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Posted by on May 8, 2013 in Anatomy & Physiology, Body & Mind, Featured, Health, Pilates, Stress | 0 comments

Stress Eating? Try Pilates instead!

Stress Eating? Try Pilates instead!

Stress 2: Stress Eating? by Katharina (Kat) Hesse ©

Many of us claim that Pilates is good for stress. But is this really true?

I certainly feel it is – for quite a few reasons. One of these is our focus on the abdominal area. In Pilates we tend to focus on the muscles in this area, but spare a thought for the organs that lie beneath those muscles – the digestive system or, if you want another term, the gut.

Stress affects our gut. Ever experienced butterflies in your gut when you’ve been worried (or excited) about something? Or had a “gut feeling”about something or someone? Our gut informs us whether something feels safe or not. So it’s not surprising that stress affects our appetite. In serious situations of stress – like a wild animal chasing us – the body is programmed to stop digestive activity and focus on running away instead. No point sitting down for a picnic when you’re about to be eaten by a tiger! However, many of us crave rich foods when we are stressed. How come?

This is usually a sign of chronic, long-term stress and there are three reasons for this: one is the link of our digestive system to our nervous system, the other is the reward centre in our brain, and the third is the need for sustaining our energy levels in these long-term situations of perceived danger. Pilates can address the first two.

Our gut is closely linked to the nervous system. The nervous system has two basic states – the parasympathetic and the sympathetic state. The parasympathetic nervous system is often described as our “rest-and-digest” system and is generally equated with a relaxed state. The sympathetic nervous system is commonly described as our “fight-and-flight” system and is generally equated with a stress reaction. During extremely stressful situations, the body focuses its efforts on pure survival reactions, running away or fighting. So the blood is diverted from our gut to our muscles, enabling us to act and run or fight physically – no point arguing verbally with that tiger, although some of us are programmed to try…

Diverting blood back to the gut, on the other hand, can signal safety and comfort to the brain. A possible reason for stress eating: once there is food to digest, blood has to be diverted back to the gut. The gut becomes active and signals to the brain that it is digesting. This is done via the vagus nerve – a bi-directional communication system between the brain, heart, gut and lungs. So a happy (busy) gut tends to signal happy thoughts to the brain which in turn signals happy thoughts to the body. The gut also produces serotonin, a neurotransmitter that many of us know from all those pharmaceutical drugs promising never-ending happiness. So there are many reasons for focusing on our gut during our Pilates session. It might just signal happiness to our brain.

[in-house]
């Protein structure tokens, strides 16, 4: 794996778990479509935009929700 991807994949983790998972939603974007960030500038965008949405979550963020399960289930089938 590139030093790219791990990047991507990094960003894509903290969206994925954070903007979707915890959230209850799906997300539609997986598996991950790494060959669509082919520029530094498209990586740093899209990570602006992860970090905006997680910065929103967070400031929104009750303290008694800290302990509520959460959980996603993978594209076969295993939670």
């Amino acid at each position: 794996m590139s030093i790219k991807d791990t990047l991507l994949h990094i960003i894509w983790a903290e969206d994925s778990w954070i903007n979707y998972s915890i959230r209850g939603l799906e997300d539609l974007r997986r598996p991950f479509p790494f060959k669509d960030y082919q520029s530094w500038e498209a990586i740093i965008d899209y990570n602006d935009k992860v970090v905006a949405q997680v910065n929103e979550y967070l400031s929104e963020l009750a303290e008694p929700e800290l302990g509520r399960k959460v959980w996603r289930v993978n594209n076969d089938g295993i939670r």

Now you’d be right in thinking that exercise diverts blood to the muscles. However, when we work mindfully and focus on the digestive tract instead of the muscles, we can also activate the organs that underlie our abdominal muscles. And that can take most of us into a parasympathetic state.

Try something like this: In a semi-supine position (lying on your back, knees bent), hands on your gut, start with either with slow and deep breaths into this area or a gentle self massage. Hands still on that area, proceed to very slow pelvic rocks (rocking the pelvis to your nose and away) and curls (small “bridges”: curling the spine up from the floor, feeling each bone moving away and releasing back down on the floor) – all with a heightened awareness of the gut moving (the gut is also attached to the spine via connective tissue so moving the spine also moves the gut). This work often already starts a happy gurgling noise in our guts – great, now the digestive system is signalling that it is active! Proceed to slow and gentle (!!!) abdominal work, still with your hands on your navel. Your awareness still needs to be on the gut moving rather than the muscles – so not too much of that “neutral spine” focus at this stage please as that immobilises this area and can (although doesn’t always have to) signal tension. And that’s what we are trying to avoid. Once the gut is active and happy, you can proceed to bigger and more energising abdominal work which will activate the reward centre in the brain. Now everything is signalling contentment and happiness in your body, from your gut to your brain and from your brain to your gut.

The fridge can wait!

I cover the above and much else in my stress workshop training. If you want to know more about stress and the neck, read my blog Stress – a Pain in the Neck. For a great article about food and stress, readhttp://www.psychologytoday.com/articles/200311/stress-and-eating.

Katharina Hesse

Katharina (Kat) Hesse teaches Pilates, Yoga and Somatics and is also a medical herbalist. Kat started her movement teaching career as a Pilates instructor. Early on she realized that she needed to adapt the work quite extensively to suit her clients’ needs. Working extensively with cancer at that time, she co-developed programmes for post-surgery rehabilitation that she taught to Pilates instructors and NHS exercise referral instructors amongst others. She then became increasingly interested in the benefits of movement in emotional recovery and has recently developed a teacher training workshop on stress. Kat enjoys the playful and creative nature of working with movement to support healing on many levels. Kat divides her time between Suffolk and London. Her website is www.rhythmoflife.org.uk. You can contact her on kat@rhythmoflife.org.uk or telephone 01728 638604.

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